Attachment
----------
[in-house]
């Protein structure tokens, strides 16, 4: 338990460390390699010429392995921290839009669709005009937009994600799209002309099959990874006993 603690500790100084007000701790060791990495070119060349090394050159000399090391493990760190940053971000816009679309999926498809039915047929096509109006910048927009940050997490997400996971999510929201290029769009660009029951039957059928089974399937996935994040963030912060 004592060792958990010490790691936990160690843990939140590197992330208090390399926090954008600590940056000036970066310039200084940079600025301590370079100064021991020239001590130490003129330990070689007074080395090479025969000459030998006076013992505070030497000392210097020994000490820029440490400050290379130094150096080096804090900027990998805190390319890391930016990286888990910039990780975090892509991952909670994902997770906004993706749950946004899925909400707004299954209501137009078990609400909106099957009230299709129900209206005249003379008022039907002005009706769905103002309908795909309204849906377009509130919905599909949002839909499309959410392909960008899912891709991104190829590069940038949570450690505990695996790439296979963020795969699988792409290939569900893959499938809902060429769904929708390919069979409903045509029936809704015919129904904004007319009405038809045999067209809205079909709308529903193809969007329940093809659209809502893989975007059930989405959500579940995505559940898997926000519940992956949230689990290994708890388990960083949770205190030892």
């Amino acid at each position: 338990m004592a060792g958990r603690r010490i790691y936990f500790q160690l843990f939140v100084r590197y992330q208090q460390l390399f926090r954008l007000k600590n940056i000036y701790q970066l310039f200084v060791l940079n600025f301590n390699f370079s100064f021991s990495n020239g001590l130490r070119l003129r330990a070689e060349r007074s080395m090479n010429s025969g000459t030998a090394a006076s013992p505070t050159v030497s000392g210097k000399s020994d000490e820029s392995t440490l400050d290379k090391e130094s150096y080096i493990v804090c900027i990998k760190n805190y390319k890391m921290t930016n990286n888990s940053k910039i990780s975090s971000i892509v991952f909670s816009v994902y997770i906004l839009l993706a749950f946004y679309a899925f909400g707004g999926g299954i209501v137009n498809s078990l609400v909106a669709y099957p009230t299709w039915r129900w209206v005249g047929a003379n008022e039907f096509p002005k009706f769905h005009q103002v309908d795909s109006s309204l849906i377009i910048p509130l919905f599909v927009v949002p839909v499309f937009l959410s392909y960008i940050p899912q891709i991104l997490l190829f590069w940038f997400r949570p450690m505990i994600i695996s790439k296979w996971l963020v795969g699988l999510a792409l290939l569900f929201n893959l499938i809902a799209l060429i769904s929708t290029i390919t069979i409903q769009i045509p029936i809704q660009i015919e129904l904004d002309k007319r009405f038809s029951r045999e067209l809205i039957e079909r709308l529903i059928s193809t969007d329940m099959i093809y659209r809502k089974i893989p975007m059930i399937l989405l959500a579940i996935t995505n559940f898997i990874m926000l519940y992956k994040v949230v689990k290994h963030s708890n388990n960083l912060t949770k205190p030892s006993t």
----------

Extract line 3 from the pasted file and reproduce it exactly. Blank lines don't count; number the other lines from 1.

């Amino acid at each position: 338990m004592a060792g958990r603690r010490i790691y936990f500790q160690l843990f939140v100084r590197y992330q208090q460390l390399f926090r954008l007000k600590n940056i000036y701790q970066l310039f200084v060791l940079n600025f301590n390699f370079s100064f021991s990495n020239g001590l130490r070119l003129r330990a070689e060349r007074s080395m090479n010429s025969g000459t030998a090394a006076s013992p505070t050159v030497s000392g210097k000399s020994d000490e820029s392995t440490l400050d290379k090391e130094s150096y080096i493990v804090c900027i990998k760190n805190y390319k890391m921290t930016n990286n888990s940053k910039i990780s975090s971000i892509v991952f909670s816009v994902y997770i906004l839009l993706a749950f946004y679309a899925f909400g707004g999926g299954i209501v137009n498809s078990l609400v909106a669709y099957p009230t299709w039915r129900w209206v005249g047929a003379n008022e039907f096509p002005k009706f769905h005009q103002v309908d795909s109006s309204l849906i377009i910048p509130l919905f599909v927009v949002p839909v499309f937009l959410s392909y960008i940050p899912q891709i991104l997490l190829f590069w940038f997400r949570p450690m505990i994600i695996s790439k296979w996971l963020v795969g699988l999510a792409l290939l569900f929201n893959l499938i809902a799209l060429i769904s929708t290029i390919t069979i409903q769009i045509p029936i809704q660009i015919e129904l904004d002309k007319r009405f038809s029951r045999e067209l809205i039957e079909r709308l529903i059928s193809t969007d329940m099959i093809y659209r809502k089974i893989p975007m059930i399937l989405l959500a579940i996935t995505n559940f898997i990874m926000l519940y992956k994040v949230v689990k290994h963030s708890n388990n960083l912060t949770k205190p030892s006993t």